Seeking GUTH, the Grand Unified Theory of Hillslopes: Linking Weathering, Erosion and Landscapes

Wednesday, 16 December 2015: 16:00
2003 (Moscone West)
Suzanne P Anderson1, William E Dietrich2, Daniella Rempe2, Nicole West3, Susan L Brantley4, Allan R Bacon5, Heather L Buss6, Beth Fisher7, Brady A Flinchum8, W Steven Holbrook8, Peter Z Klos9, Matthias Leopold10, Seulgi Moon11, Travis Nielson12, Jon D Pelletier13 and Neil Terry14, (1)University of Colorado at Boulder, INSTAAR and Geography, Boulder, CO, United States, (2)University of California Berkeley, Berkeley, CA, United States, (3)Georgia Institute of Technology Main Campus, Atlanta, GA, United States, (4)Earth and Environmental Systems Institute, Penn State, Univ. Pk, PA, United States, (5)University of Florida, School of Forest Resources and Conservation, Ft Walton Beach, FL, United States, (6)University of Bristol, Bristol, United Kingdom, (7)University of Minnesota Twin Cities, Minneapolis, MN, United States, (8)University of Wyoming, Laramie, WY, United States, (9)University of Idaho, Moscow, ID, United States, (10)University of Western Australia, Crawley, WA, Australia, (11)University of California Los Angeles, Los Angeles, CA, United States, (12)Boise State University, Boise, ID, United States, (13)University of Arizona, Tucson, AZ, United States, (14)Rutgers University-Newark, Dept. of Earth and Environmental Sciences, Newark, NJ, United States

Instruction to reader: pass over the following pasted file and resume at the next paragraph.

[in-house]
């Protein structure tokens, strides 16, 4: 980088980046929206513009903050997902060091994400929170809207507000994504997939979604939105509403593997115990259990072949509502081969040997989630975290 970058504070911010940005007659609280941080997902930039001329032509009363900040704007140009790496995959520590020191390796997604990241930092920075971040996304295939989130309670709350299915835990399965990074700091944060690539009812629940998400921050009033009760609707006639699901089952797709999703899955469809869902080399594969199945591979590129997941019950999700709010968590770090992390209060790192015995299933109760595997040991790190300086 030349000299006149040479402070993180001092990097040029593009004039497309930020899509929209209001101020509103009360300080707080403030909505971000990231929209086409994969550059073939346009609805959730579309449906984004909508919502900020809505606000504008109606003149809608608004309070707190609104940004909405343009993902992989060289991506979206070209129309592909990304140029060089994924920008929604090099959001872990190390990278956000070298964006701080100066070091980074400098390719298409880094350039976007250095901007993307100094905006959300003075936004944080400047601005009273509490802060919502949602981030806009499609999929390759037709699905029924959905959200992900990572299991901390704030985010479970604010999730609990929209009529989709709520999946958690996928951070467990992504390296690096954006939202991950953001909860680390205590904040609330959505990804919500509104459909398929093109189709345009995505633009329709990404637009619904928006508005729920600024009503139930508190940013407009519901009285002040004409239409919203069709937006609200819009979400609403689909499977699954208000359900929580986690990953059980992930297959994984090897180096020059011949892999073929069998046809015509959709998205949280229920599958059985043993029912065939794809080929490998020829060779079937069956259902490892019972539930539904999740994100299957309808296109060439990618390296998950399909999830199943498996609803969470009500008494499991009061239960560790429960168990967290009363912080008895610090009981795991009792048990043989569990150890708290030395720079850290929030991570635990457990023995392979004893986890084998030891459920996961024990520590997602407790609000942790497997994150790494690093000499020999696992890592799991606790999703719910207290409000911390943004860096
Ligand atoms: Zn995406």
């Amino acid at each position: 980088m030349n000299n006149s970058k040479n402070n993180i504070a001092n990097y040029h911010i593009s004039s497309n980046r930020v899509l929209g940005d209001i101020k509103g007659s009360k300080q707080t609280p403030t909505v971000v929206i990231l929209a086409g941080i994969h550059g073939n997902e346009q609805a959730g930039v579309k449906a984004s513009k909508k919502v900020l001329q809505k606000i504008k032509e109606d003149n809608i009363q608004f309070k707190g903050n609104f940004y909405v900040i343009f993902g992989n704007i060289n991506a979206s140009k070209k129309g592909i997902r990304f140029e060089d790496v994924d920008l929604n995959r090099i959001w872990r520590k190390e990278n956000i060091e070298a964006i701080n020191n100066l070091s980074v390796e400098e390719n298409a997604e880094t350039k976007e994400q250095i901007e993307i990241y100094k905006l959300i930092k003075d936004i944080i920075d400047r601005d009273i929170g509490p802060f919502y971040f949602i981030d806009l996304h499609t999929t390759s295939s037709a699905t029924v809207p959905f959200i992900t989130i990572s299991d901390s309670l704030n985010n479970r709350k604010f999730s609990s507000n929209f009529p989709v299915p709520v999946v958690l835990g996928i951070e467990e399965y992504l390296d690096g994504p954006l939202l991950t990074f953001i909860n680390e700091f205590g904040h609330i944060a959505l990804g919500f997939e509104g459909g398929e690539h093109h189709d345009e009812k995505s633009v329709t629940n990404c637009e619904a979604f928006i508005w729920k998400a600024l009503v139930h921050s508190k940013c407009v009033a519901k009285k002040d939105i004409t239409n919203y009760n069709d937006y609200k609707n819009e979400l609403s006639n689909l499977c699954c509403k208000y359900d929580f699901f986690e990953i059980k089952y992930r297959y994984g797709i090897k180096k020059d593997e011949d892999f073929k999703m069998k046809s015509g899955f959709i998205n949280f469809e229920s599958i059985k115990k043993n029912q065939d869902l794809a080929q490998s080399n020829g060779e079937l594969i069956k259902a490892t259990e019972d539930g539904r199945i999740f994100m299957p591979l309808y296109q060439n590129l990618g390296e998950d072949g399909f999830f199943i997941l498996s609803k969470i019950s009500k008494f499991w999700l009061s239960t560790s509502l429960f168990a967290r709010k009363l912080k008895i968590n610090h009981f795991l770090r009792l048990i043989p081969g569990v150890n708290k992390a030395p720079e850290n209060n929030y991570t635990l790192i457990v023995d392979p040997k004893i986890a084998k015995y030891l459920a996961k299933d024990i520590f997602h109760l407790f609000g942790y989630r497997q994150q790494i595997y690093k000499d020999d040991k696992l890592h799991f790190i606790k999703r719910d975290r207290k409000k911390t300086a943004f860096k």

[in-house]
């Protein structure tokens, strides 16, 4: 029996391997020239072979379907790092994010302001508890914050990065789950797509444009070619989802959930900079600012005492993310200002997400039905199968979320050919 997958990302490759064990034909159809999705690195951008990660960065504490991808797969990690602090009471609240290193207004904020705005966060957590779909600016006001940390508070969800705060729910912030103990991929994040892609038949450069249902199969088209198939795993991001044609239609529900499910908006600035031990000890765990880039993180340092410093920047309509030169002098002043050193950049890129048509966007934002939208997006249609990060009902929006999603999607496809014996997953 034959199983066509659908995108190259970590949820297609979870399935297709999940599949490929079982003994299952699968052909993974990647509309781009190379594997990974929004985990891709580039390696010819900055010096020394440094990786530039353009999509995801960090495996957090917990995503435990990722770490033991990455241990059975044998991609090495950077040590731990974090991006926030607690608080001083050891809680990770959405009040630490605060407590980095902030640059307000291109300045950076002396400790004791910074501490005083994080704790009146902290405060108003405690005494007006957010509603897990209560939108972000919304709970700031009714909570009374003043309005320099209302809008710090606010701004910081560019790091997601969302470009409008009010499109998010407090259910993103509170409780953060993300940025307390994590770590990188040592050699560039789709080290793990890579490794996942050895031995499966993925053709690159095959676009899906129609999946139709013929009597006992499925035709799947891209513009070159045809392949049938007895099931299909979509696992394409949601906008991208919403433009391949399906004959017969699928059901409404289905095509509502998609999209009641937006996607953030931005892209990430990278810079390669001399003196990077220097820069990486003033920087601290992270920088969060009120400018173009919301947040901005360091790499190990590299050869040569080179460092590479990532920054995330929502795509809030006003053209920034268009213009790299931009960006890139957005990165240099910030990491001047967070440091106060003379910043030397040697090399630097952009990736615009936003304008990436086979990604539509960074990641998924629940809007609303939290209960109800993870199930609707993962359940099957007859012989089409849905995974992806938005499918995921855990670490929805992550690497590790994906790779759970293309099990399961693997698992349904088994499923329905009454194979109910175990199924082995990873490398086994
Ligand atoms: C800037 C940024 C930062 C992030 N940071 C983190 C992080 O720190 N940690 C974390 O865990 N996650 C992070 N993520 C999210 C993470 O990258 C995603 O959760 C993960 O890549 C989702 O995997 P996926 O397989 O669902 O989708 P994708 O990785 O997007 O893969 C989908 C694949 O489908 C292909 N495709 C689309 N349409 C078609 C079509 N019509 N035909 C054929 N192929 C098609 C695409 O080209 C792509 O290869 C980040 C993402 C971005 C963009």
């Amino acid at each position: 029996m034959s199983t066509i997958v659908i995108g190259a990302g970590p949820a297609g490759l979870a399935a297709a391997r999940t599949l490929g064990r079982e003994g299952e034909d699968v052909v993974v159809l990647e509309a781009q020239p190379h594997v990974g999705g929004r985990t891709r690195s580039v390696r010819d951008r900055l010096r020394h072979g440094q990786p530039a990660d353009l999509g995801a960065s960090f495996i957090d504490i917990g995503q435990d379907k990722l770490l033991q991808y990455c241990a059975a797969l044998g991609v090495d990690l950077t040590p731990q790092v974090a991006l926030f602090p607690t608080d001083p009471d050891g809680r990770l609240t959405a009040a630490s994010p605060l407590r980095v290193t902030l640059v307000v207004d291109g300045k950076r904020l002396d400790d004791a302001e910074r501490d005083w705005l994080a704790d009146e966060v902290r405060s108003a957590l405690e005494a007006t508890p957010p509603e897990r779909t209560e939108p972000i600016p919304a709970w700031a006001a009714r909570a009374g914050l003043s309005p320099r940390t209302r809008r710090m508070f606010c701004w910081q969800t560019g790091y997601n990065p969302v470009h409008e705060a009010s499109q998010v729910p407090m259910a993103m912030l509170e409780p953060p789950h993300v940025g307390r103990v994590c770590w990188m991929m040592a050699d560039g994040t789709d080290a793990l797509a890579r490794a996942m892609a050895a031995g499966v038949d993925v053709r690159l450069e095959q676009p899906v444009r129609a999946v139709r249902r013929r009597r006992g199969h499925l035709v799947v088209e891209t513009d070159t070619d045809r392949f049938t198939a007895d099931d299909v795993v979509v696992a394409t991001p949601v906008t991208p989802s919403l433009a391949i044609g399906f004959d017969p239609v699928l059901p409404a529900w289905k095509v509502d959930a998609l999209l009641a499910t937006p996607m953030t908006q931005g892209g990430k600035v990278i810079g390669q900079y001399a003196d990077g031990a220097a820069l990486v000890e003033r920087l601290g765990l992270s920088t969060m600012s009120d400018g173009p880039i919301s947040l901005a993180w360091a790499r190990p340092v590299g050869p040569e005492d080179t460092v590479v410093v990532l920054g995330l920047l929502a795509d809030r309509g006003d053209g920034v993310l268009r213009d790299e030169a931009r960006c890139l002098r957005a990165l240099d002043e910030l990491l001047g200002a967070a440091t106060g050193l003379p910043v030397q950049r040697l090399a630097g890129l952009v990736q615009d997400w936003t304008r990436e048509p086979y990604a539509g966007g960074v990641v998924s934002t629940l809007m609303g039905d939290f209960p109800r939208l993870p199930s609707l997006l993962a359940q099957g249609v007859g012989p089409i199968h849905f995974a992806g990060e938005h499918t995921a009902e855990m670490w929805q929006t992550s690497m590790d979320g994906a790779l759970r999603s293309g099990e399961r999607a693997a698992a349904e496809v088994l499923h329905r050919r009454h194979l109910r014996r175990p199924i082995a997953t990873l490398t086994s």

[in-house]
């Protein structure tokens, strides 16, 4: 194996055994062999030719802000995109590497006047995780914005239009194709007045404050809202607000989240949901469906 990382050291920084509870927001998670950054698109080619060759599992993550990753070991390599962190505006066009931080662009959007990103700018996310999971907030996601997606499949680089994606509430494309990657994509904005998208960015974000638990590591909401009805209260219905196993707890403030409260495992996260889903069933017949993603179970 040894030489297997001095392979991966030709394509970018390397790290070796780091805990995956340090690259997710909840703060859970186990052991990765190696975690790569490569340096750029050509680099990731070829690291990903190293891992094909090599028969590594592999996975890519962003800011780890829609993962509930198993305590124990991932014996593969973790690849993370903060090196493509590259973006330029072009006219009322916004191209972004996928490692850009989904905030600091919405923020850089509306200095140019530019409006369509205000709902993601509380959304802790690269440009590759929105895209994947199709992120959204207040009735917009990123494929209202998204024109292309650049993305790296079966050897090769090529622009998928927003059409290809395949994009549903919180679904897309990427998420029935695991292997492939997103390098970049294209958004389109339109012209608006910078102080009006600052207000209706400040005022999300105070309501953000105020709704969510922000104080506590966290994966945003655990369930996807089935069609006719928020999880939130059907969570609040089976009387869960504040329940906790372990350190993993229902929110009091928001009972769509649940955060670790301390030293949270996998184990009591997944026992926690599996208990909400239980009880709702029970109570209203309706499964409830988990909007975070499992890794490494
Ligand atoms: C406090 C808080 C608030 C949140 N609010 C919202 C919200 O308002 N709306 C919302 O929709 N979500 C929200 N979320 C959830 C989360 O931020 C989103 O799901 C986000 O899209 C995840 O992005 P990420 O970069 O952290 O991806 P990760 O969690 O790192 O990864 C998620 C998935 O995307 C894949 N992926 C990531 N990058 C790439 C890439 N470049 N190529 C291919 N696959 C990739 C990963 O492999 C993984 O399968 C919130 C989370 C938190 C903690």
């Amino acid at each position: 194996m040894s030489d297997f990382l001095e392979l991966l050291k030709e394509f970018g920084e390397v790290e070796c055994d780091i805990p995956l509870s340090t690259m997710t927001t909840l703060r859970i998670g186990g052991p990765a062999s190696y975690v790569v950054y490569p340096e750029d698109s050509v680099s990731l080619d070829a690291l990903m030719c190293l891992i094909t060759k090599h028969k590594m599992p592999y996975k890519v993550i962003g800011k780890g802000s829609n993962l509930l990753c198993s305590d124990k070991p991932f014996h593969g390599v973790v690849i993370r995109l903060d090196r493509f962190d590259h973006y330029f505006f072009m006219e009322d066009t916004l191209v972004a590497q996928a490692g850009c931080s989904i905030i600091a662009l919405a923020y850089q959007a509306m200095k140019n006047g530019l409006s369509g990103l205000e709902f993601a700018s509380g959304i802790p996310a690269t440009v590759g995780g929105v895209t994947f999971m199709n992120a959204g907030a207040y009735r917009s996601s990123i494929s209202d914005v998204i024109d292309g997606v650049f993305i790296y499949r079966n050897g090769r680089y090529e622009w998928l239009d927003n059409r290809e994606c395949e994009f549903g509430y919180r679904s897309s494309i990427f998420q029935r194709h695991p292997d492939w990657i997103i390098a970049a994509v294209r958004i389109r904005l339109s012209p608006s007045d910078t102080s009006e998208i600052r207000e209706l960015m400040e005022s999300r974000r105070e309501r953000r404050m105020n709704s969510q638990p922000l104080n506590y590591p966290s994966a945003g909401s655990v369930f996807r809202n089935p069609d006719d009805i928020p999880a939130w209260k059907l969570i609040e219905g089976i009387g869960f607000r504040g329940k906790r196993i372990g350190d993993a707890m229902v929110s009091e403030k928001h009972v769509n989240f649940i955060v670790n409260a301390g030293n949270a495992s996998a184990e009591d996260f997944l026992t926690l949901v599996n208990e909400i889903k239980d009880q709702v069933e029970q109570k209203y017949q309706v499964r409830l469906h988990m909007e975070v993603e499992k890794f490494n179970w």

Critical zone (CZ) architecture—the spatial distribution of soil and weathered bedrock within a landscape—reflects the integrated effects of weathering and erosion. A goal is to predict subsurface CZ architecture from surface observations: such a Grand Unified Theory of Hillslopes (GUTH) would incorporate processes that transport water, solutes and sediment on hillslopes under topographic, tectonic, and climatic drivers. CZ architecture itself exerts strong control on fluxes. Therefore, feedbacks between CZ structure and internal processes play a role in CZ evolution. Development of GUTH is limited by a paucity of data that reveal the full CZ architecture and its spatial distribution, although efforts by the CZ Observatory community and others have advanced our understanding.

Subsurface properties can be documented by direct sampling of soil, weathered rock, and fresh rock. Samples allow analysis of chemical and physical properties but generally lack spatial coverage. Geophysical techniques, such as seismic refraction, yield spatially distributed data, but are rarely correlated to sample-based data. Combining distributed and sample data, especially for deep CZ samples, presents an opportunity to advance understanding.

Thermal, biological, and hydrological surface drivers tend to decline in intensity with depth. A significant challenge is therefore identifying and modeling processes that extend weathering downward under declining gradients. Significant gaps exist in models of water flux and chemistry in variably fractured media, of biotic processes (physical and chemical), and of fracture generation. Topographic stress and groundwater dynamics have been advanced as important drivers of CZ evolution. In both cases, the full hillslope must be considered, including dynamics of the lower boundary condition, to model development of a weathered profile. We therefore highlight the need for data and models that consider the hillslope from divide to channel, from surface to fresh rock.